Help - Soap Seized Immediately After Adding The Lye

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Newbie H

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Hello everyone, I just tried my first batch of soap, cold processed with the following ratios of oils and lye:

NaOH: 6.9 oz
Water: 16 oz
Olive Oil: 40 oz
Coconut Oil: 10 oz

Well, the instant the lye touched the oil it became like mashed potatoes, I couldn’t even mix it with a stick blender. And when I was done mixing as much as I could, there was a bit of a puddle of liquid at the bottom of the bowl that would not mix in with the rest of the batch regardless of my mixing enthusiasm.

Does anyone know exactly what happened to this batch, could it have seized or saponified too quickly?
I tried this twice, first time with a temp of 115 F, and second time with a room temp. Same thing happened…
 

DeeAnna

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Recipe looks reasonable. It shouldn't sieze as you describe unless there's something else going on. Did you include any other ingredients besides what you listed? Anything?
 

Newbie H

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@DeeAnna : Nothing at all! The lye is Sodium Hydroxide 99%, and the olive oil is a little bit old - maybe 2 or 3 years old. I don’t know if these elements could’ve caused the seizing, though I doubt it… Also, the lye couldn’t totally dissolve in the water. I’ve read somewhere that it happens, so the first time I decided to strain it, and the second time I didn’t, and the same thing happened for both of times.

@glendam : No fragrance, nothing! I just poured the lye water into the oils and the second they touched each other it became like mashed potatoes.
 

Newbie H

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@TheGecko First time they were about 115 F, and second time was at room temp, so around 75-85 F. For the lye, I tried to fully dissolve it, but no matter how much I stirred, it couldn’t dissolve. I’ve read somewhere that it can happen since it’s not 100% NaOH, that probably the 1% couldn’t dissolve, and some people who experienced that were still able to make the soaps pretty well. So I don’t know…
 

Kafayat Adebowale oyeniyi

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What brand of lye did you use? Very unusual that your lye didn’t dissolve. You are not going to find a 100% pure lye.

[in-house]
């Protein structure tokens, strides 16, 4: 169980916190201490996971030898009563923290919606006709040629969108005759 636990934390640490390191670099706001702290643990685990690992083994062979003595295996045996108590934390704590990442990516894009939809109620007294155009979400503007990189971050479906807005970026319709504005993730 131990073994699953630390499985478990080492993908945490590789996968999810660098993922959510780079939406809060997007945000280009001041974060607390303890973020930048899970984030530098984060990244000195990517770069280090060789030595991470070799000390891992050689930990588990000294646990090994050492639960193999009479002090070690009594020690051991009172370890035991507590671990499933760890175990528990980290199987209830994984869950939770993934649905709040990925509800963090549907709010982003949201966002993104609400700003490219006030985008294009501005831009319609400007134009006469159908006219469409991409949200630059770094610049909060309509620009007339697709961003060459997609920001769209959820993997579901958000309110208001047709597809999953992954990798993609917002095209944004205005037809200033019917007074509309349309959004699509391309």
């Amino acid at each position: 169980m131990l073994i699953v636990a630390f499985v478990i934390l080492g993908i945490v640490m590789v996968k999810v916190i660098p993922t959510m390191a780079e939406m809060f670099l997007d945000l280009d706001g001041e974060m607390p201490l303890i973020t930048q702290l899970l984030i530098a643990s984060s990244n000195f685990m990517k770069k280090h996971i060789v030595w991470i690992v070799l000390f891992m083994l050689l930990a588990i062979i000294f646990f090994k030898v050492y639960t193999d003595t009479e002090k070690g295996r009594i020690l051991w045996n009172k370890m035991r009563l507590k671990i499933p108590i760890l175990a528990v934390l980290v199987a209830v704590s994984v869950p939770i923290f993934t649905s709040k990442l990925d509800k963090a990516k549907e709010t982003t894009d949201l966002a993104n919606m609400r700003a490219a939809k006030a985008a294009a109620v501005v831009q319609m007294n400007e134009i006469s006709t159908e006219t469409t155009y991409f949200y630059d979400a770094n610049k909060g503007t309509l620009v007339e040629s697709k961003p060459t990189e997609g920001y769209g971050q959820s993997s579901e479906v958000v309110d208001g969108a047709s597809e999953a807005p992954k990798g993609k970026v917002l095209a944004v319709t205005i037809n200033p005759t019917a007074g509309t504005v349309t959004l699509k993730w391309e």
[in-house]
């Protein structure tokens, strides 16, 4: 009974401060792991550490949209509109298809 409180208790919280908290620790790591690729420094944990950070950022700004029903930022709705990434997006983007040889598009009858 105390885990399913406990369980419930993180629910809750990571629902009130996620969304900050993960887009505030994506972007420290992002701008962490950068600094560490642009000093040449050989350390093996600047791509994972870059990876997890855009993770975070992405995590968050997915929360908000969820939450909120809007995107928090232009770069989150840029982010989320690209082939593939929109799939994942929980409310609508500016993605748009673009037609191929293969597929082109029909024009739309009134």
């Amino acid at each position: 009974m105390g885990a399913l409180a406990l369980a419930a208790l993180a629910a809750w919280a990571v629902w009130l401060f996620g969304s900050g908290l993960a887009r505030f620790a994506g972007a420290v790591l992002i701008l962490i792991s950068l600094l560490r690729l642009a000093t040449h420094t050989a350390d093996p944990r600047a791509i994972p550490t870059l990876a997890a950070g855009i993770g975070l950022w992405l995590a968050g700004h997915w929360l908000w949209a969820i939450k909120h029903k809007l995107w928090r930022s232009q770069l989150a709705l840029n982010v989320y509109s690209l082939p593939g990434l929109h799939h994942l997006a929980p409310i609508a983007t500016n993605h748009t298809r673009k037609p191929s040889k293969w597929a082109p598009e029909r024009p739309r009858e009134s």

I hope you didn't buy soo much ?You might have to try another little batch before you conclude. Remember to soap at room temperature or use ice to dissolve your lye.
 

Newbie H

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I hope you didn't buy soo much ?You might have to try another little batch before you conclude. Remember to soap at room temperature or use ice to dissolve your lye.

I bought 25 kg. I tried twice, and the second time it was at room temperature. I use tap water though, do you think it might be that? I don’t know..


I would try a small batch with all new oils, see if that changes anything. If it doesn't, try to source different lye to test.

I think that’s what I’m going to do. I will go buy some oils tomorrow and try again. Thanks a lot. I’ll keep you updated…
 

earlene

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Remember to soap at room temperature or use ice to dissolve your lye.

I have to disagree with this, particularly in this case with someone brand new to soapmaking. Using ice for making a lye solution is more difficult for a beginner, and creating a solid piece of frozen lye on the bottom of the vessel can be a real problem for a new soapmaker.

Hello everyone, I just tried my first batch of soap, cold processed with the following ratios of oils and lye:

NaOH: 6.9 oz
Water: 16 oz
Olive Oil: 40 oz
Coconut Oil: 10 oz

Well, the instant the lye touched the oil it became like mashed potatoes, I couldn’t even mix it with a stick blender. And when I was done mixing as much as I could, there was a bit of a puddle of liquid at the bottom of the bowl that would not mix in with the rest of the batch regardless of my mixing enthusiasm.

Does anyone know exactly what happened to this batch, could it have seized or saponified too quickly?
I tried this twice, first time with a temp of 115 F, and second time with a room temp. Same thing happened…

Newbie H, are you weighing each ingredient with a reliable scale? If you are, please indicate what scale you are using, just in case any of us have some experience with the scale. If you are not using a scale, how are you measuring?

Next, please walk us through every step of how you made your lye solution.

What is the temperature of your soap making area?
Did you first weigh the water in a lye safe container? What was the temperature of your water?
Did you then, separately weigh out your caustic soda on your scale?
THEN, did you slowly pour the lye into the water, mixing as you poured (rather than dumping it all in at once)?
(Dumping it all in at once can cause a clump on the bottom that doesn't easily dissolve.)
What did you use to stir your lye solution? You mention no matter how much stirring it didn't dissolve, so how long did you stir? Did you walk away and let it sit and wait for it to dissolve on it's own & it still did not?